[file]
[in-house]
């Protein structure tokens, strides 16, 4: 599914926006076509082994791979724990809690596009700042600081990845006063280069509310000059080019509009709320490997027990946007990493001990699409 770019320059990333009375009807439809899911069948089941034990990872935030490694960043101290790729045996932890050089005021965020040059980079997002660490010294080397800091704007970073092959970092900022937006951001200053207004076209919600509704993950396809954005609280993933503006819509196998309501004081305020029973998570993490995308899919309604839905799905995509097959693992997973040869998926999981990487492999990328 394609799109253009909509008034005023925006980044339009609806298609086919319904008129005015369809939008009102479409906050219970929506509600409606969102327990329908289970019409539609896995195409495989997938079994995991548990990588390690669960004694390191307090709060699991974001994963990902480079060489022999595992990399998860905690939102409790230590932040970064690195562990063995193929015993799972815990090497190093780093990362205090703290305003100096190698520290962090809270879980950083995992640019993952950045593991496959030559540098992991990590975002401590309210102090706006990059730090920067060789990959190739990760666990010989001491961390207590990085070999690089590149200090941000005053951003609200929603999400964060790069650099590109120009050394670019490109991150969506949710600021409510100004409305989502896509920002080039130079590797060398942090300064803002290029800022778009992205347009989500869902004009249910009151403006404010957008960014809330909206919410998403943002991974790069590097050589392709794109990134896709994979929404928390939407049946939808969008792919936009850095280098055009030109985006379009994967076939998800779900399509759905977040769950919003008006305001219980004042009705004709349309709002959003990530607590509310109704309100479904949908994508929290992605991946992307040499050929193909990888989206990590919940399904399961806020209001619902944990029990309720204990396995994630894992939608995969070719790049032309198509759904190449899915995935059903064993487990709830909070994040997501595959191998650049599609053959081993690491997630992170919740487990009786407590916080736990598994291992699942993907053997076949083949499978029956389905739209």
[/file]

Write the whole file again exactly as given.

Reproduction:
[in-house]
């Protein structure tokens, strides 16, 4: 599914926006076509082994791979724990809690596009700042600081990845006063280069509310000059080019509009709320490997027990946007990493001990699409 770019320059990333009375009807439809899911069948089941034990990872935030490694960043101290790729045996932890050089005021965020040059980079997002660490010294080397800091704007970073092959970092900022937006951001200053207004076209919600509704993950396809954005609280993933503006819509196998309501004081305020029973998570993490995308899919309604839905799905995509097959693992997973040869998926999981990487492999990328 394609799109253009909509008034005023925006980044339009609806298609086919319904008129005015369809939008009102479409906050219970929506509600409606969102327990329908289970019409539609896995195409495989997938079994995991548990990588390690669960004694390191307090709060699991974001994963990902480079060489022999595992990399998860905690939102409790230590932040970064690195562990063995193929015993799972815990090497190093780093990362205090703290305003100096190698520290962090809270879980950083995992640019993952950045593991496959030559540098992991990590975002401590309210102090706006990059730090920067060789990959190739990760666990010989001491961390207590990085070999690089590149200090941000005053951003609200929603999400964060790069650099590109120009050394670019490109991150969506949710600021409510100004409305989502896509920002080039130079590797060398942090300064803002290029800022778009992205347009989500869902004009249910009151403006404010957008960014809330909206919410998403943002991974790069590097050589392709794109990134896709994979929404928390939407049946939808969008792919936009850095280098055009030109985006379009994967076939998800779900399509759905977040769950919003008006305001219980004042009705004709349309709002959003990530607590509310109704309100479904949908994508929290992605991946992307040499050929193909990888989206990590919940399904399961806020209001619902944990029990309720204990396995994630894992939608995969070719790049032309198509759904190449899915995935059903064993487990709830909070994040997501595959191998650049599609053959081993690491997630992170919740487990009786407590916080736990598994291992699942993907053997076949083949499978029956389905739209």